I do not know what the rules are today, but back in the 1980s Calvin still required two years of Greek at the undergraduate level for admission to seminary, at the same time that WTS and almost every other seminary was admitting people with no prior training in the biblical languages. The result was that Calvin Seminary used undergraduate Greek at Calvin College as a “weed-out” course to get rid of people at the pre-seminary level who they believed would not be able to “make it” in seminary.

            Seminaries typically lower their standards with time, not raise them. If Westminster-West is raising its standards, that is a good thing. But I would hate to get to the point that undergraduate Greek is used as a weed-out course, the way it used to be done in the Christian Reformed Church.

            And just to be very clear here — I was a poor student myself in Greek and a worse student in Hebrew, so I am not trying to hold myself up as anything but a bad example. It would be easy to blame the fact that I was working full-time to pay for college and seminary, rarely sleeping more than a couple of hours per night, and routinely went to morning tests having not slept at all for two or three days, but the fact is that people are good at what they choose to put their effort into and I chose to focus on theology and church history classes, not Greek and Hebrew classes. The Westminster graduates I knew when I was studying at Calvin were telling me how much easier it would be for me if I had gone to Westminster Seminary since they placed less emphasis than Calvin Seminary on the original languages.

            • Darrell,

              I’m not speaking about WTS/P. I was never there and have not taught there. I was a student here at Westminster Seminary California from 1984-87 and I returned in ’97 to teach. I can say that our language standards have always been very high. When Mark Futato was here he wrote the Hebrew grammar that we used (and still use, I think). I learned my Greek in university and tested out of Greek here but I studied Hebrew here and it was very rigorous then and both Heb and Greek remain challenging here. We also teach Aramaic and I have taught Latin here for about 10 years.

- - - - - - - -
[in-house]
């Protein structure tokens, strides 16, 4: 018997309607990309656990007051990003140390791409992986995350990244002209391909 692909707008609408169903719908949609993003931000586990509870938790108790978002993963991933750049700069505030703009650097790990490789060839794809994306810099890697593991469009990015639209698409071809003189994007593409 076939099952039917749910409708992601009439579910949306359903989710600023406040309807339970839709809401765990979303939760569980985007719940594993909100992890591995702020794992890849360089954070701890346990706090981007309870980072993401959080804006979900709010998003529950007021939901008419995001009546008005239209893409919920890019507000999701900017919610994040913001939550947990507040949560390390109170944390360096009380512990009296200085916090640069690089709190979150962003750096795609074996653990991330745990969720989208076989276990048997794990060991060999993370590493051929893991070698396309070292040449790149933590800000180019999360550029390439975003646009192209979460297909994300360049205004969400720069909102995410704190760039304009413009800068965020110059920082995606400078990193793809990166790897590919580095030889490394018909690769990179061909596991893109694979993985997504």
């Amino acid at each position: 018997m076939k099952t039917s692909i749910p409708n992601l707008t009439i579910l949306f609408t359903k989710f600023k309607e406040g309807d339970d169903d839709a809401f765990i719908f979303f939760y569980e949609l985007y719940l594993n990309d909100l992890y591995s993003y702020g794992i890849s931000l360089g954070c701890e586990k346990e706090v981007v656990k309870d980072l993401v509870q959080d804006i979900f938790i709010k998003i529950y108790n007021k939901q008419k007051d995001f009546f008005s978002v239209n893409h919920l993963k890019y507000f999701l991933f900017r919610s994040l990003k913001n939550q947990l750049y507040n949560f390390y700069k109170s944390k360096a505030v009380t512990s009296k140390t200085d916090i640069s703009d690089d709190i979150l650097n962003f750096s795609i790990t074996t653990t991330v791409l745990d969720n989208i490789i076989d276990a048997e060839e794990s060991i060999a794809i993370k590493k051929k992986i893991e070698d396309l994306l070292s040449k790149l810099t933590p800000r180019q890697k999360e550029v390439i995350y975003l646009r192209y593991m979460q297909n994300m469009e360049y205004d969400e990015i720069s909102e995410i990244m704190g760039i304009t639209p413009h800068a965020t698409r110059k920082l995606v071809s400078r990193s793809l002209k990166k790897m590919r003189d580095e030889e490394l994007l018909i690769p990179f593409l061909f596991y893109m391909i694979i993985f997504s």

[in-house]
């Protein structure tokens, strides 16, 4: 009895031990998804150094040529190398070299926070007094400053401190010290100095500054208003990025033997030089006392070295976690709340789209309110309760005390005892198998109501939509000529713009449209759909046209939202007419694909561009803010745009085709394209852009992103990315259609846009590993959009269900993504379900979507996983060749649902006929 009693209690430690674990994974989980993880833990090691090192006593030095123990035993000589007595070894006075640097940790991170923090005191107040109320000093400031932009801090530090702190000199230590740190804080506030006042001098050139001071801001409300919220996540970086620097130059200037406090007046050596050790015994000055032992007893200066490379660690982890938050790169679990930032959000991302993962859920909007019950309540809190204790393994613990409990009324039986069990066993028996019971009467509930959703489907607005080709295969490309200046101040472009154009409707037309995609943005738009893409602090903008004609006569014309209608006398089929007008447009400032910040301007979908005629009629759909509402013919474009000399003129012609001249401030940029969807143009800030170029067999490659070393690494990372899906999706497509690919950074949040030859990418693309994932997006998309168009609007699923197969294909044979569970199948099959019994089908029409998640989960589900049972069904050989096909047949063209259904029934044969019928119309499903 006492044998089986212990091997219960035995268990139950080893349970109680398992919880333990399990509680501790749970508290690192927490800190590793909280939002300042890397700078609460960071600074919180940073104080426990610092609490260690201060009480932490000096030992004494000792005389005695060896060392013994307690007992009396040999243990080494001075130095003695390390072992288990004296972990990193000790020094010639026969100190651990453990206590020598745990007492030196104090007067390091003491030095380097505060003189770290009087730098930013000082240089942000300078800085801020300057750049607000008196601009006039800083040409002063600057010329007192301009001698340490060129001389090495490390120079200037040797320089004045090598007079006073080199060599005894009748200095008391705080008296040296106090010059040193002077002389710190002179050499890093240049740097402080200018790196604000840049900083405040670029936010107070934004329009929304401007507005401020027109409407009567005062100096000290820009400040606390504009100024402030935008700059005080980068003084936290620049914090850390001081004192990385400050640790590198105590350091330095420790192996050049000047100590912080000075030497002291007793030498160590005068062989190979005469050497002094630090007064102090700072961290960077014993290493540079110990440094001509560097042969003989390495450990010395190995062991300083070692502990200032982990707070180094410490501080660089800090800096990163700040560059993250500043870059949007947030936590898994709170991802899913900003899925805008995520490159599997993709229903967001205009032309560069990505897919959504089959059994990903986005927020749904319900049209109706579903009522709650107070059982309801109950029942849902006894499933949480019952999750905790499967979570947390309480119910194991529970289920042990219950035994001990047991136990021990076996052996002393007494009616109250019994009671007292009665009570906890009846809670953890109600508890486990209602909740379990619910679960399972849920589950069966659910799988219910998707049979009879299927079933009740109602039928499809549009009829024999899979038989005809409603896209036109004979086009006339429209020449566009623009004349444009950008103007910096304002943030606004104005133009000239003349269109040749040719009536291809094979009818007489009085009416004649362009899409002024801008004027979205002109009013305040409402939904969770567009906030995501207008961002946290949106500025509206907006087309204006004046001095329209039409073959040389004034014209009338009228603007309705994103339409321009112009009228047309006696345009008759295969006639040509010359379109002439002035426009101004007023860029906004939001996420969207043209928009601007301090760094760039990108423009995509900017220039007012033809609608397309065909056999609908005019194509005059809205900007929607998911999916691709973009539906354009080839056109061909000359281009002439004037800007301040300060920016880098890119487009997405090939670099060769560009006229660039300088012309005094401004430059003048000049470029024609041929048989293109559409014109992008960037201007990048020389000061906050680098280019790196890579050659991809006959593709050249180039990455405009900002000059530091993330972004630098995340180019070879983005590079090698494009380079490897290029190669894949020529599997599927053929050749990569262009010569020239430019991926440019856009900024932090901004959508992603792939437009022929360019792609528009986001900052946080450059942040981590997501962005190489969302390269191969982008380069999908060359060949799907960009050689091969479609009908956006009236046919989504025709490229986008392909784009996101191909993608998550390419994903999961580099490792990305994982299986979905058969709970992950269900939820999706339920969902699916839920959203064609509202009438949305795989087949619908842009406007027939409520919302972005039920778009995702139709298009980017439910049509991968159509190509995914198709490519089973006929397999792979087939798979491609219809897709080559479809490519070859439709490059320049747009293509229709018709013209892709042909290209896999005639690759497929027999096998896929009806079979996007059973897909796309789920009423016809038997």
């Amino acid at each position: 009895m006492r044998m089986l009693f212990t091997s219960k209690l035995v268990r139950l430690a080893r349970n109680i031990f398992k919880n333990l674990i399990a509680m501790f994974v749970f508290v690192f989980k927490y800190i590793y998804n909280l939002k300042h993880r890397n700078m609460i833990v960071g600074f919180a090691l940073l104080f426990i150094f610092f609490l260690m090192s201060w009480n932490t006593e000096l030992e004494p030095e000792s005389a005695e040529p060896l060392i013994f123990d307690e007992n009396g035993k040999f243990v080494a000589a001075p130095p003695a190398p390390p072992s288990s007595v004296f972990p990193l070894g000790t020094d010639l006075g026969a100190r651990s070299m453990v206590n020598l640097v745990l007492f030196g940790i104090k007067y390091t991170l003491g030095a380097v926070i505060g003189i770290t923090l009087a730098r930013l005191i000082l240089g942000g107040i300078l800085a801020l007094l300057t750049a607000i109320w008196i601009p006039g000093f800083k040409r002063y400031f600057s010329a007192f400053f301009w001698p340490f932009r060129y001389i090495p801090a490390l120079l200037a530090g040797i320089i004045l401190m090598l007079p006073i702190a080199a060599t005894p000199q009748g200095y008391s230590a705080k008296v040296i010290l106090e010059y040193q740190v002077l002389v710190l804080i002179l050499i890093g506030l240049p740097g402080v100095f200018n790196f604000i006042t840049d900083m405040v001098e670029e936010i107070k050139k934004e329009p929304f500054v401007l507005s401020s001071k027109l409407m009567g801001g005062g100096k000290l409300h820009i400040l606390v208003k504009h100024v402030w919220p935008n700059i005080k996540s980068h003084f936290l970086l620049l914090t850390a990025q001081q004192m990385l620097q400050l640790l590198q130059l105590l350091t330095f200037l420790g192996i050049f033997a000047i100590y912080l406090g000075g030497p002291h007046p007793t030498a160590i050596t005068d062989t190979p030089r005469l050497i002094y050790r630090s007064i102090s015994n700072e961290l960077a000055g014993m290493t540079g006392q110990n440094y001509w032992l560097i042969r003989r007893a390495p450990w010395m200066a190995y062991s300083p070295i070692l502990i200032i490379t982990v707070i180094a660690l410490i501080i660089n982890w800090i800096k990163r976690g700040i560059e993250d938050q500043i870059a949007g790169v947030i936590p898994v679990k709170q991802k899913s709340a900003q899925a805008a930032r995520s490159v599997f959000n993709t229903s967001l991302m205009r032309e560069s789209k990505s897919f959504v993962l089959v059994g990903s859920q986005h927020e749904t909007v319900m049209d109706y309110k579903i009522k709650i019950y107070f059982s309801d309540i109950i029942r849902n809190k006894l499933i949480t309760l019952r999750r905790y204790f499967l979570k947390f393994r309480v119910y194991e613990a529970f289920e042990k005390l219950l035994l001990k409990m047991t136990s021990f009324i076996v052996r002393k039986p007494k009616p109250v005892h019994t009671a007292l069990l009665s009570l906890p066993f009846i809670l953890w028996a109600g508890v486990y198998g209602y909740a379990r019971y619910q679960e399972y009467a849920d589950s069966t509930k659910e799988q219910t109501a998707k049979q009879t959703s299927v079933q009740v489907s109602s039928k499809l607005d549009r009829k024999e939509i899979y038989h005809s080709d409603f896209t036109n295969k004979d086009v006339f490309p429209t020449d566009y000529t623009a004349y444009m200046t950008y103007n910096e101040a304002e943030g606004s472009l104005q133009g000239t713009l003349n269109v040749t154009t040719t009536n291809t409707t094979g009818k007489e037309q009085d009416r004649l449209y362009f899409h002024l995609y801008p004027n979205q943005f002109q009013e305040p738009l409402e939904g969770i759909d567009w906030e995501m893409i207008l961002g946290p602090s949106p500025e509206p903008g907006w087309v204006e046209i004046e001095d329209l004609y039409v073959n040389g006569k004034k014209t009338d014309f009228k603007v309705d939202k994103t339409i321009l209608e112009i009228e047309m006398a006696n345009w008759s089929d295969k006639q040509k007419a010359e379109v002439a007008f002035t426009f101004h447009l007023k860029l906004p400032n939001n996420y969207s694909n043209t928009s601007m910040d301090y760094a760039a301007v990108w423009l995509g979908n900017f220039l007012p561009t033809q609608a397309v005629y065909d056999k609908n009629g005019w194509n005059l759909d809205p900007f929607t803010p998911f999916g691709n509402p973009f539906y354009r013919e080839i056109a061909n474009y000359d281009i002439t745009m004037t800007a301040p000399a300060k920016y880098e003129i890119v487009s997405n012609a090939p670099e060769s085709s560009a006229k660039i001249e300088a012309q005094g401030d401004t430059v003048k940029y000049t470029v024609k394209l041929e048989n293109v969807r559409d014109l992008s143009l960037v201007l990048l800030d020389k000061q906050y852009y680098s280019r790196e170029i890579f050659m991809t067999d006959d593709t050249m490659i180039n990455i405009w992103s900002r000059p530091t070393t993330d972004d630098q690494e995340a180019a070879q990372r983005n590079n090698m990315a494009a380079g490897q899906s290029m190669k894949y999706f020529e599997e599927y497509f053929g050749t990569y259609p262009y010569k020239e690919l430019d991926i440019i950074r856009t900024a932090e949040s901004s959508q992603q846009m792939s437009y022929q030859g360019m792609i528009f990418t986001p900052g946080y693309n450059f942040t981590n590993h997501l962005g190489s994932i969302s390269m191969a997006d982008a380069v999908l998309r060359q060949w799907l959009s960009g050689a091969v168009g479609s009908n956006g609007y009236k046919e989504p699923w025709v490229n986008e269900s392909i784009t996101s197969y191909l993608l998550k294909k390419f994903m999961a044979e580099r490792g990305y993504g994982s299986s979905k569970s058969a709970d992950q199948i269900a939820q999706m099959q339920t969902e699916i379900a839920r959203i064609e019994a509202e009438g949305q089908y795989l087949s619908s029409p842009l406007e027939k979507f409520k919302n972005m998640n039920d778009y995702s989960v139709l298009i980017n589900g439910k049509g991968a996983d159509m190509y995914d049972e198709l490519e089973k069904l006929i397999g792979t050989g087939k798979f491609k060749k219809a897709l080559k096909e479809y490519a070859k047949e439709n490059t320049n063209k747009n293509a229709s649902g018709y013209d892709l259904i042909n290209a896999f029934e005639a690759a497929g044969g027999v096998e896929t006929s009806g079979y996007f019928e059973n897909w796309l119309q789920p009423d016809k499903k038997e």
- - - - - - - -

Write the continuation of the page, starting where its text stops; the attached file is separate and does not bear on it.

My impression from my time as Academic Dean –which involved meetings with other deans — and from dealing with transfer students is that the more broadly evangelical schools have mostly moved in a pragmatic direction.

              This is why I said what I said about the 2nd great awakening. This is what evangelicals really are. Pragmatists. The so-called 2nd GA was really the resurgence of Anabaptism in the new world and it swept across this country like a plague of locusts doing untold damage.

            • OK, Dr. Clark, fair point… you have firsthand knowledge of what you actually teach to students, and my knowledge is limited to what a relatively small number of graduates from both WTS-CA and WTS-P combined are doing (probably a few dozen pastors), often many years after they graduate.

              Your experience does not track with what I have seen, but since you see far more of your graduates than I do, it’s quite likely that you’ve got a better idea of the typical student and graduate. The last thing two Reformed people want to do is get into “sharing experiences”! 😉

              For whatever it’s worth, my comments about WTS and the languages were not intended to be critical of WTS, either WTS-CA or WTS-P.

              It’s obvious that regardless of what the results may be among graduates — and that is beyond any seminary’s long-term control — WTS compares very favorably to virtually all seminaries except the small Reformed seminaries in the Dutch Reformed world (i.e., the Protestant Reformed, Netherlands Reformed, Heritage Netherlands Reformed/Free Reformed, and Canadian Reformed) which place a huge emphasis on traditional education models for the pastorate and have both the ecclesiastical and financial ability to enforce their standards on their candidates for the ministry, rather than having to compete in the “free market” with the Fullers, TEDS, and Gordon-Conwells of the evangelical world.